Carmine has a long history as a food colour. It is obtained from the female Coccus cacti beetle.
Preparation of the carmine pigment is achieved by the formation of the aluminium lake of carminic acid.
Carmine (E120) provides a bright strawberry red shade. Carmine comes as an insoluble lake or water soluble powder. It is chemically a very stable colour and is unaffected by oxygen, light, sulphur dioxide, heat and water activity. It may precipitate under low pH conditions and concentrated blends of carmine with strongly acidic ingredients should be avoided.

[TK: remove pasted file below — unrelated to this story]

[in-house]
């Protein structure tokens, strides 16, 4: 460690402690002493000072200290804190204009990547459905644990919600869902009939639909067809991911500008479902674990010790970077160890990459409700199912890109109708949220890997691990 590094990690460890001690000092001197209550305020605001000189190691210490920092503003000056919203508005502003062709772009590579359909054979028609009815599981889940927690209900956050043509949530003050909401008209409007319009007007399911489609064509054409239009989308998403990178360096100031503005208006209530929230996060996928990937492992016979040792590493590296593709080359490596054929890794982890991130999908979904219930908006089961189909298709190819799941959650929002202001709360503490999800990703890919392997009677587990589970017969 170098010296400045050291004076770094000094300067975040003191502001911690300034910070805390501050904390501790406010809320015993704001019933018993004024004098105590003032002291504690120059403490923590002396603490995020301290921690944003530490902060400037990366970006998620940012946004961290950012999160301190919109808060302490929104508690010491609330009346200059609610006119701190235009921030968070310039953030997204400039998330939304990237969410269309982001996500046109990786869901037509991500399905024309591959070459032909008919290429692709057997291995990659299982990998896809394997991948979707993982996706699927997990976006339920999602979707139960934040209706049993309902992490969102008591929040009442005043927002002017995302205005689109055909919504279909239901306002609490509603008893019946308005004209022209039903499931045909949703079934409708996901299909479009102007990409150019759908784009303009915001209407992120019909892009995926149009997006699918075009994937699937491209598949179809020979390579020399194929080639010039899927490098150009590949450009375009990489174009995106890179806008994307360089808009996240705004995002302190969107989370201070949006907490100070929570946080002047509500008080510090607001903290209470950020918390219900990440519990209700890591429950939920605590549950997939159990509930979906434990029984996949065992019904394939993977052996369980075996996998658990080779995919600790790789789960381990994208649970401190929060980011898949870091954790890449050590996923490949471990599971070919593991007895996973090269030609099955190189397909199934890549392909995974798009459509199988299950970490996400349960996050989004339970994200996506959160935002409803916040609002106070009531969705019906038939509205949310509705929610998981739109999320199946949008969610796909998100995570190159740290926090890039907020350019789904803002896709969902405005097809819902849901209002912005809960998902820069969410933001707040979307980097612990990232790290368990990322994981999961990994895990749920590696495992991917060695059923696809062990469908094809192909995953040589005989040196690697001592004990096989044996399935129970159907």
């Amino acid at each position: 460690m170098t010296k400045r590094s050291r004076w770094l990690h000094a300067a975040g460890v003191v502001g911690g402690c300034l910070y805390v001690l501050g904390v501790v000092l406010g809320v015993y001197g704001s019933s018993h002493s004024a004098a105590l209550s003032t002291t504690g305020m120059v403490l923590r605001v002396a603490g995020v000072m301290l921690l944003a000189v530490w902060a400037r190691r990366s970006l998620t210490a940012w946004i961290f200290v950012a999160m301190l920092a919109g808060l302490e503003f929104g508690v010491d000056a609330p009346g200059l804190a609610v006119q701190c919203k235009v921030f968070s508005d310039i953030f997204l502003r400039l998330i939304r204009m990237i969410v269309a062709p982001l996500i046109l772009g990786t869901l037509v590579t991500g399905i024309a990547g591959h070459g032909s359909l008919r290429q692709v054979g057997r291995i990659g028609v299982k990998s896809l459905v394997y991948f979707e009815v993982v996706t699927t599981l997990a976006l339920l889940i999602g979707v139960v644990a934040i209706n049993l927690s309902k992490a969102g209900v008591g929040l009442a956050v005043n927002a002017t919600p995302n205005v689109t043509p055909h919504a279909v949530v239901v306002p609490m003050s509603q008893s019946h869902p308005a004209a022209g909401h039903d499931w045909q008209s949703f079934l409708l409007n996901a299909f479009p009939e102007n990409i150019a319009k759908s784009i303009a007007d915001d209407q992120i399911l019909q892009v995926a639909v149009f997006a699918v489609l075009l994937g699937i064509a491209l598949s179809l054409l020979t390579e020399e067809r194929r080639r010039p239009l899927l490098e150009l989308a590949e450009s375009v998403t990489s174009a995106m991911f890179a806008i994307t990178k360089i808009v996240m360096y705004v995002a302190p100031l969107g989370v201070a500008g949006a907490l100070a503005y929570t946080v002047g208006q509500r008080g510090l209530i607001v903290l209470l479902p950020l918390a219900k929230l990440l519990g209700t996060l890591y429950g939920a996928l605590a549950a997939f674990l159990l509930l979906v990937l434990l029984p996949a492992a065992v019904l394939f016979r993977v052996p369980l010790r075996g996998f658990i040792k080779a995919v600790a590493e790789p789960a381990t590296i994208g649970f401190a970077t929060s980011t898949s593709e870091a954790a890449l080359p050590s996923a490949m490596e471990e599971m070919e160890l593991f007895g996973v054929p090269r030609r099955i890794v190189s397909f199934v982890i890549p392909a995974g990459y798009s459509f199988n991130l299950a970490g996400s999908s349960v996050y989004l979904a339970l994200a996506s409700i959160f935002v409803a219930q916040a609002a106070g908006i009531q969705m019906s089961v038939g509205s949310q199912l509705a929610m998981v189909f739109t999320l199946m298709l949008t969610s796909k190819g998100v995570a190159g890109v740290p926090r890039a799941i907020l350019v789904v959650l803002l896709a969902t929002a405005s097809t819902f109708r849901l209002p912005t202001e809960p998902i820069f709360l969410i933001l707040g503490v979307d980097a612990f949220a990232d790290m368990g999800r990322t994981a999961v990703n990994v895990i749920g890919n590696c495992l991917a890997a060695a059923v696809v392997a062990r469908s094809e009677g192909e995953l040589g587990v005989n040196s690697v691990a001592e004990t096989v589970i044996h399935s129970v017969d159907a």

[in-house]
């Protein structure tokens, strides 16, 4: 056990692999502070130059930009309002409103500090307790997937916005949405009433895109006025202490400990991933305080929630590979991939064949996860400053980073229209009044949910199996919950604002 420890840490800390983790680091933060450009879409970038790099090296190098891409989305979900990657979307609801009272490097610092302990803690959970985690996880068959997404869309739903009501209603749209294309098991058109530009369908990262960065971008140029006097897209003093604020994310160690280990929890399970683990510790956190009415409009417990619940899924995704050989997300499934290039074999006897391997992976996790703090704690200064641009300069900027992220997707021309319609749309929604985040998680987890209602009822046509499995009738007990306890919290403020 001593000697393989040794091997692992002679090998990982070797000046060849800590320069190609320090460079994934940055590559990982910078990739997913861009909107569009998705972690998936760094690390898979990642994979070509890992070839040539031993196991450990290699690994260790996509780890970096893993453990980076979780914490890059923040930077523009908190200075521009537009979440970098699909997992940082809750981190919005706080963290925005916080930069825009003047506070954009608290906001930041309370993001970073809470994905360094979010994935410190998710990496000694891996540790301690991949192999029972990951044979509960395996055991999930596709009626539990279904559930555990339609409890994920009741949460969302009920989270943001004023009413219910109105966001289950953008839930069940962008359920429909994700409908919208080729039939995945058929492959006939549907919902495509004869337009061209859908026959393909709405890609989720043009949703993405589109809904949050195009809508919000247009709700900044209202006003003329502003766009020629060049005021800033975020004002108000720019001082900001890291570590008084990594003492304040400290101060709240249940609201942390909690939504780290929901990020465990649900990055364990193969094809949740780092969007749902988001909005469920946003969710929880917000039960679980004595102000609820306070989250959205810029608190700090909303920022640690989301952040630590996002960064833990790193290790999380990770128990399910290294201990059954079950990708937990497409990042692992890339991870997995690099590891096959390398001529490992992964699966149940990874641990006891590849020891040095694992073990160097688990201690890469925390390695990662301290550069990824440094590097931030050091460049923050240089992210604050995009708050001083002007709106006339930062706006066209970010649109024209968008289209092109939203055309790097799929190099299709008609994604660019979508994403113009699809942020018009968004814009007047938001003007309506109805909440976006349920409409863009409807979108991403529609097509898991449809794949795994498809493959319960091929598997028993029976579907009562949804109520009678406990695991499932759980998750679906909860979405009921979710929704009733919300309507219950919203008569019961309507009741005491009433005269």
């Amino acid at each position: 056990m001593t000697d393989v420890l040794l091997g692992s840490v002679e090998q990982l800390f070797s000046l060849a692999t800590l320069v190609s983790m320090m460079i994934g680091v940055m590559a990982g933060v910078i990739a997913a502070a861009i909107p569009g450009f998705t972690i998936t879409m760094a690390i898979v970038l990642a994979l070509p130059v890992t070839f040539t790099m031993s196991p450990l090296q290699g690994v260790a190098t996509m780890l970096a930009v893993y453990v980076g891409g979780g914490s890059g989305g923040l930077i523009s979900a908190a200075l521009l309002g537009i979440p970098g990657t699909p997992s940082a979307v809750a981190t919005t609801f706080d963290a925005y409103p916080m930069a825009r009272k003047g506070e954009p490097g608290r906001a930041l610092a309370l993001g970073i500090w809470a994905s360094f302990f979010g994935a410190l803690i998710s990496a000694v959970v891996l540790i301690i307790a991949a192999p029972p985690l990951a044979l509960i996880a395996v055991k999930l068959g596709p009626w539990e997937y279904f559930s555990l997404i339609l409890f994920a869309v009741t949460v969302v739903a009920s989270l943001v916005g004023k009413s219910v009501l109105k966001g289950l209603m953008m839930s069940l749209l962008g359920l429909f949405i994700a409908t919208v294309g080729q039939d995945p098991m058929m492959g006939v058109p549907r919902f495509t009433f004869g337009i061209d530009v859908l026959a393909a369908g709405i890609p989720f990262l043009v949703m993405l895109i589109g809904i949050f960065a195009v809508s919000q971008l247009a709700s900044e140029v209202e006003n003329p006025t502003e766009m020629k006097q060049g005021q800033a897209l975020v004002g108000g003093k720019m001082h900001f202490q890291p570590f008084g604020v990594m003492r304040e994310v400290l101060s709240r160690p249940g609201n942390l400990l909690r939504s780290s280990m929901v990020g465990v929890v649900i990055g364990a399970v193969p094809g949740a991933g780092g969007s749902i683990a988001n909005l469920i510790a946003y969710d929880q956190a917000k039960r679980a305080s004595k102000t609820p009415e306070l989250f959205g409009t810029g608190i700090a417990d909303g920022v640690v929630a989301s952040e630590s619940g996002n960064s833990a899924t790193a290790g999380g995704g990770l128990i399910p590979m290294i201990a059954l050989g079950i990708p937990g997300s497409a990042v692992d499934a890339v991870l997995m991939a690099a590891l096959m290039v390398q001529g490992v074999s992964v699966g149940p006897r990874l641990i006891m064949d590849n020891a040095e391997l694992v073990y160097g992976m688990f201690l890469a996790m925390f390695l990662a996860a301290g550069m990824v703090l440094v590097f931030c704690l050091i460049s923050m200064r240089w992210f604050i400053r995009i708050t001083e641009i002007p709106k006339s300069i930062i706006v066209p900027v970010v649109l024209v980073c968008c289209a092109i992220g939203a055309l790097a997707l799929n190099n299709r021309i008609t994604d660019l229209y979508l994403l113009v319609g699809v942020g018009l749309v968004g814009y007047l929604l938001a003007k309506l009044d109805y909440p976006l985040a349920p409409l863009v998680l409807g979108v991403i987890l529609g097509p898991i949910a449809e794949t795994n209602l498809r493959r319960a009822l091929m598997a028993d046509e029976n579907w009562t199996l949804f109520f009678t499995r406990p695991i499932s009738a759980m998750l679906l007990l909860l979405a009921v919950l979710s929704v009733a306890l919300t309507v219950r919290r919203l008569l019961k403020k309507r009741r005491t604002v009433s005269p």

The strength of carmine is measured by its Carminic acid content.
Cochineal is the extract of the Coccus Cacti beetle and is not commonly used in commercial application. Its main use is in the production of culinary colours, and is the source for all Carmines.